For many older adults, major life changes - illness, physical changes, retirement or losing a spouse, family member or friend - can be overwhelming.
Irritability, depression, anxiety or other behavioral symptoms are not normal for older adults, but they are all too common. Nearly 20 percent of people 55 years of age and up experience mental disorders that are not part of normal aging. Even more alarming, the rate of suicide is highest among older adults compared to other age groups.
While healthy aging requires habits that promote good physical health, mental health deserves equal attention. Fortunately, many of the things that keep our bodies fit are also good for our mental health. For instance:
Get regular exercise. It delivers oxygen-rich blood to our brains and helps prevent dementia, including Alzheimer's disease, alleviates depression and boosts energy.
Manage blood pressure. Nearly two-thirds of adults over age 65 have high blood pressure. A reading below 120/80 mmHg is considered normal and reduces your risk of stroke, which is tied to dementia. Keep your weight down, don't smoke, exercise regularly, eat a healthy diet, and limit salt, alcohol and caffeine.
Take medication correctly. Read labels and follow your physician's instructions. Remember that over-the-counter drugs and herbal remedies often include precautions such as avoiding alcohol or not taking them in combination with other medications. Harmful drug combinations and incorrect use can cause memory loss, dementia, and other brain problems.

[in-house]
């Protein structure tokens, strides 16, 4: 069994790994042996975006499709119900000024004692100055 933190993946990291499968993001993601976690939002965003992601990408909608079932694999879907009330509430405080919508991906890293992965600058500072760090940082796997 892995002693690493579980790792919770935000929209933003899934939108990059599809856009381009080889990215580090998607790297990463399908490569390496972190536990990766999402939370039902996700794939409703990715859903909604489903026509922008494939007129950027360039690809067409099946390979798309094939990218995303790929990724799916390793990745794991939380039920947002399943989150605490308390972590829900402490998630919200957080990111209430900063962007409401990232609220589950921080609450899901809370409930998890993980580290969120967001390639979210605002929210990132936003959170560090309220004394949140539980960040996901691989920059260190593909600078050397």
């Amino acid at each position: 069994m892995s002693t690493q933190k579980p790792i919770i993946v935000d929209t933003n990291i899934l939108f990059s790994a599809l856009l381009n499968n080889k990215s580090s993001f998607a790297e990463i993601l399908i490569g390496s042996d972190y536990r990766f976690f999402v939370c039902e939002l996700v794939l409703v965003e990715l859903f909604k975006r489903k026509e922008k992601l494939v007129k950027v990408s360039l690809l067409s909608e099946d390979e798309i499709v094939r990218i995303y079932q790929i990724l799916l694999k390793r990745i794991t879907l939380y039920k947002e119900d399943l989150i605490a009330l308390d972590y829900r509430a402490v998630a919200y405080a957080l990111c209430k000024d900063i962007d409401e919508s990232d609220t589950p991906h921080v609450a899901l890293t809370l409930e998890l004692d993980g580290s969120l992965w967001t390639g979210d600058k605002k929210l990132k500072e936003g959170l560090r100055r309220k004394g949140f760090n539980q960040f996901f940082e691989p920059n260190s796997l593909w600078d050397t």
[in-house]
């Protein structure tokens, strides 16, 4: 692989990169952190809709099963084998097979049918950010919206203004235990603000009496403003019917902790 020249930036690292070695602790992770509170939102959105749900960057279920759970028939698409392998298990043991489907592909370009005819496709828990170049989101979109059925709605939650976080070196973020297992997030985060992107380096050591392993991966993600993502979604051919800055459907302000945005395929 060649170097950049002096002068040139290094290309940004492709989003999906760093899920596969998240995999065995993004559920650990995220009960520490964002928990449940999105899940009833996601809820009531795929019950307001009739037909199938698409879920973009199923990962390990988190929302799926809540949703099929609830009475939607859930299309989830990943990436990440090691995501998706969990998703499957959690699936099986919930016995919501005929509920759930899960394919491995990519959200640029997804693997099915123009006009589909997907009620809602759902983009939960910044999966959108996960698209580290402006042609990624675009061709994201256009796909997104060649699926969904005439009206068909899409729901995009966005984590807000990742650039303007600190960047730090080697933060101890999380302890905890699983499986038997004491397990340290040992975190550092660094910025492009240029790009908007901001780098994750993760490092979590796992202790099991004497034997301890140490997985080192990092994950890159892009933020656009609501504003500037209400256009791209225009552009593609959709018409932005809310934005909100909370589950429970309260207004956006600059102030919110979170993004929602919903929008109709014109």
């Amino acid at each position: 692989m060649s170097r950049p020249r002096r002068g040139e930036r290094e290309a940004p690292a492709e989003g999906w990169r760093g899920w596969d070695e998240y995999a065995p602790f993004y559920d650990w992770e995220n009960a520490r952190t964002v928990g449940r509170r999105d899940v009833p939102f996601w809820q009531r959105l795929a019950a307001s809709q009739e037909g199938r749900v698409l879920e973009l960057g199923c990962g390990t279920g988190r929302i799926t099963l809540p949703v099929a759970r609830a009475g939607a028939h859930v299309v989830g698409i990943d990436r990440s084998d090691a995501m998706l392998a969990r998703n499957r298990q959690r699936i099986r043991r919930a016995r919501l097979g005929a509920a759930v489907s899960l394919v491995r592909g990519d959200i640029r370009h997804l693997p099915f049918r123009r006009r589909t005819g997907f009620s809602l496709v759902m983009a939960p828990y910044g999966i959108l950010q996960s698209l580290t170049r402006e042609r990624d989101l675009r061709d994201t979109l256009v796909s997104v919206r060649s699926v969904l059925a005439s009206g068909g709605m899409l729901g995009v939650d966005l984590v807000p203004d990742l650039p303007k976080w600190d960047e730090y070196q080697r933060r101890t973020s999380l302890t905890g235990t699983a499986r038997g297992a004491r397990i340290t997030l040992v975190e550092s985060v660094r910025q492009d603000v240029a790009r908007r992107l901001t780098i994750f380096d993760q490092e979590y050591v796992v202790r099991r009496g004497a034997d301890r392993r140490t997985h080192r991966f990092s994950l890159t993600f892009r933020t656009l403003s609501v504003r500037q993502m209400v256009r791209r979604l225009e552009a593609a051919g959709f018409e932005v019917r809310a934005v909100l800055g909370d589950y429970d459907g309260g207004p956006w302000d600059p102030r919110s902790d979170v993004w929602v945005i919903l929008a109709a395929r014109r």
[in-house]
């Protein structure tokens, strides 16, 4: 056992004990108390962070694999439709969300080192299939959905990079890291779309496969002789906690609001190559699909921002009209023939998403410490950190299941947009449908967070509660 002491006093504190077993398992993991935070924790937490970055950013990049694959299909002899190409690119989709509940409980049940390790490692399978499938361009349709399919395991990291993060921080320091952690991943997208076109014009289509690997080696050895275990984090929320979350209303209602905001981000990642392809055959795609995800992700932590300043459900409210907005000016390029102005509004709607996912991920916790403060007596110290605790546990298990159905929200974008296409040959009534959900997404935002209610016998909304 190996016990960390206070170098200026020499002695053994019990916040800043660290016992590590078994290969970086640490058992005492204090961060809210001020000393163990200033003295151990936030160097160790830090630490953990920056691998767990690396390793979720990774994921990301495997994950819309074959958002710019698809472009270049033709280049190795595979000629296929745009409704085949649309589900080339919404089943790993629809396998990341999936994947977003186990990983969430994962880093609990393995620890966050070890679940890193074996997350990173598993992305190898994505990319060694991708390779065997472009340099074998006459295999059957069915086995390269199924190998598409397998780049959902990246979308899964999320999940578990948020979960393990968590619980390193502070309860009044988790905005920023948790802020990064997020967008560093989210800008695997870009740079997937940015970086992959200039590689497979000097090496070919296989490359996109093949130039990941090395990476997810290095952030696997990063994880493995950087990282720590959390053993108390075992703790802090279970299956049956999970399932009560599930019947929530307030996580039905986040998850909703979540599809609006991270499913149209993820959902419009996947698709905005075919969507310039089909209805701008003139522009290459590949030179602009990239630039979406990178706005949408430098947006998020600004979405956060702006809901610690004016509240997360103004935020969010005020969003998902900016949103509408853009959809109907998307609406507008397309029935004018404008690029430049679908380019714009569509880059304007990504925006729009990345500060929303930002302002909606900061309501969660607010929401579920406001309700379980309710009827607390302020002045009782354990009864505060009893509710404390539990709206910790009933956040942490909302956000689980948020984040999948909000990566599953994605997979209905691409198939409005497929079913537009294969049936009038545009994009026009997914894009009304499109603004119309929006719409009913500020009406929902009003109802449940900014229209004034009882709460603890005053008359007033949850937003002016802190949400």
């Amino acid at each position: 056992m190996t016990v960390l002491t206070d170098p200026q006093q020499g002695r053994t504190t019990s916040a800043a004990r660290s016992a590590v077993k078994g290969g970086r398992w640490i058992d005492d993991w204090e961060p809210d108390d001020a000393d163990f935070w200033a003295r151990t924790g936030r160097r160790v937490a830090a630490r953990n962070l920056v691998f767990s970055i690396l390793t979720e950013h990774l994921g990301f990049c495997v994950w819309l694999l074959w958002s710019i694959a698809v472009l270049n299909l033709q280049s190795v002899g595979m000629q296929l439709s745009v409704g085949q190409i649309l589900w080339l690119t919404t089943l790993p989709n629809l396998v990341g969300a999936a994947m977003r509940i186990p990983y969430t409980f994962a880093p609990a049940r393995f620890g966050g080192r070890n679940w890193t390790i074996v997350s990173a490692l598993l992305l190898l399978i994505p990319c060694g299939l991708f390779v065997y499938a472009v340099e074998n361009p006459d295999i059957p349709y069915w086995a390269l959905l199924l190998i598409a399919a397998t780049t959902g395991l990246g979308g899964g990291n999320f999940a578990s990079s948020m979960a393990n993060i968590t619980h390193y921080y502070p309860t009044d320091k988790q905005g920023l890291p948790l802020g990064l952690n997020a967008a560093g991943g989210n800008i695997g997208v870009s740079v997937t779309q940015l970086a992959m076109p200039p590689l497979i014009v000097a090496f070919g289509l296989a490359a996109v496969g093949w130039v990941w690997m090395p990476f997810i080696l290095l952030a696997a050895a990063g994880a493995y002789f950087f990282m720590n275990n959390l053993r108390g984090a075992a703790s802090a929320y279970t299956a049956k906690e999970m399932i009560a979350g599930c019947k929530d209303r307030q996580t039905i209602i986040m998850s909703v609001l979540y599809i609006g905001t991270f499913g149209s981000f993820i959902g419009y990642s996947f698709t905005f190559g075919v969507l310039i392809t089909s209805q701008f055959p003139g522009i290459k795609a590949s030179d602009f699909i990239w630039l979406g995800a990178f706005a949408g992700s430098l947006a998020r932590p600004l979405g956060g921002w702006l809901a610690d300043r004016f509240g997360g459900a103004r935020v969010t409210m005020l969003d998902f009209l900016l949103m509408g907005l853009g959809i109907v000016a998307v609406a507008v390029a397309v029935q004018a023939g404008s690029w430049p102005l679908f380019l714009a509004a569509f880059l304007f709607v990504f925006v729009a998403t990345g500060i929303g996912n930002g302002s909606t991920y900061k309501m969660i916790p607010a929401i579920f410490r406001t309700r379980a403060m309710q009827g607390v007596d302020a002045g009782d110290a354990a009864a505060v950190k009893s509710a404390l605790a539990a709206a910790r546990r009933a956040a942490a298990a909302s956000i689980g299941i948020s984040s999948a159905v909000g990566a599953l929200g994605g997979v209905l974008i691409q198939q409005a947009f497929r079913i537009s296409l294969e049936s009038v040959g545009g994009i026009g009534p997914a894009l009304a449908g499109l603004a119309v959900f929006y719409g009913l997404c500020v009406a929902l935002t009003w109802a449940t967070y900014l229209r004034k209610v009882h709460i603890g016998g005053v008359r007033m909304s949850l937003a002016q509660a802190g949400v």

Limit alcohol. If you don't drink, don't start. If you do drink, consume no more than one drink a day if you are over 65.
Care for your teeth. Brush, floss and see your dentist regularly. Recent studies have linked gum disease complications to Alzheimer's disease.
Beyond physical measures, these habits can also help promote healthy mental aging:
Exercise your brain. Use it or lose it. Read, do crossword and Sudoku puzzles, write, learn new things. Mentally stimulating activities help maintain brain function and ward off dementia.
Be connected. Studies show that people who are engaged with family, volunteering or community groups take longer to show the symptoms of Alzheimer's disease than individuals who are socially isolated.
What's not normal?
If you or a loved one experiences any of the following symptoms, see your physician.
- Occasional forgetfulness is normal; persistent memory loss is not
- Depressed mood or sadness lasting more than two weeks
- Unexplained crying spells
- Loss of interest or pleasure in the things you once enjoyed
- Persistent fatigue or low energy
- Anger or irritability
- Change in appetite or weight
- Change in sleep habits
- Feelings of worthlessness, guilt, hopelessness
- Decreased ability to concentrate or make decisions
- Repeated thoughts of death or suicide
- Unexplained aches, pains, constipation or other physical problems
- Confusion or disorientation
- Social withdrawal
- Trouble handling finances or paying bills
- Change in appearance, dress or cleanliness
- Problems maintaining the home